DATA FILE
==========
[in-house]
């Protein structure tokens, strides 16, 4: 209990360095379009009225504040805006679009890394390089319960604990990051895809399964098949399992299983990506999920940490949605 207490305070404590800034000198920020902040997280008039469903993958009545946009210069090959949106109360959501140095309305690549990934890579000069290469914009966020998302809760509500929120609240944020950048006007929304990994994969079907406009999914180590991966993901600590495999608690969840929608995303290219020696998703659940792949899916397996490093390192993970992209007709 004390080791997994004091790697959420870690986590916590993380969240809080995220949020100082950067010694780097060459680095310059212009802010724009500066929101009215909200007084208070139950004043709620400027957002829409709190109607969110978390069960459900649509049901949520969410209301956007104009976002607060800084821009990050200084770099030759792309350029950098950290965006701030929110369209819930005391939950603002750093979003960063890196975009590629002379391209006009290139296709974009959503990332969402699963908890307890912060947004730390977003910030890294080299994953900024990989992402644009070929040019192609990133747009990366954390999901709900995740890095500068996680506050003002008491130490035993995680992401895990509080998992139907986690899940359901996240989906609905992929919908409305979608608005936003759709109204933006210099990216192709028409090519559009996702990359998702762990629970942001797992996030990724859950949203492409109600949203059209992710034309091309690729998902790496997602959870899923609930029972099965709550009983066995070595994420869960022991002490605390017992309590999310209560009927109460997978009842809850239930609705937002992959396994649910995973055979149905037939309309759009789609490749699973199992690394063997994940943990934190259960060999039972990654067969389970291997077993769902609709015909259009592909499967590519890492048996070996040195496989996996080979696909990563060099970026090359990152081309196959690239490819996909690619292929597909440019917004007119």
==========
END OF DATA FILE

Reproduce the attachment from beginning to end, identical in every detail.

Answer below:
[in-house]
């Protein structure tokens, strides 16, 4: 209990360095379009009225504040805006679009890394390089319960604990990051895809399964098949399992299983990506999920940490949605 207490305070404590800034000198920020902040997280008039469903993958009545946009210069090959949106109360959501140095309305690549990934890579000069290469914009966020998302809760509500929120609240944020950048006007929304990994994969079907406009999914180590991966993901600590495999608690969840929608995303290219020696998703659940792949899916397996490093390192993970992209007709 004390080791997994004091790697959420870690986590916590993380969240809080995220949020100082950067010694780097060459680095310059212009802010724009500066929101009215909200007084208070139950004043709620400027957002829409709190109607969110978390069960459900649509049901949520969410209301956007104009976002607060800084821009990050200084770099030759792309350029950098950290965006701030929110369209819930005391939950603002750093979003960063890196975009590629002379391209006009290139296709974009959503990332969402699963908890307890912060947004730390977003910030890294080299994953900024990989992402644009070929040019192609990133747009990366954390999901709900995740890095500068996680506050003002008491130490035993995680992401895990509080998992139907986690899940359901996240989906609905992929919908409305979608608005936003759709109204933006210099990216192709028409090519559009996702990359998702762990629970942001797992996030990724859950949203492409109600949203059209992710034309091309690729998902790496997602959870899923609930029972099965709550009983066995070595994420869960022991002490605390017992309590999310209560009927109460997978009842809850239930609705937002992959396994649910995973055979149905037939309309759009789609490749699973199992690394063997994940943990934190259960060999039972990654067969389970291997077993769902609709015909259009592909499967590519890492048996070996040195496989996996080979696909990563060099970026090359990152081309196959690239490819996909690619292929597909440019917004007119």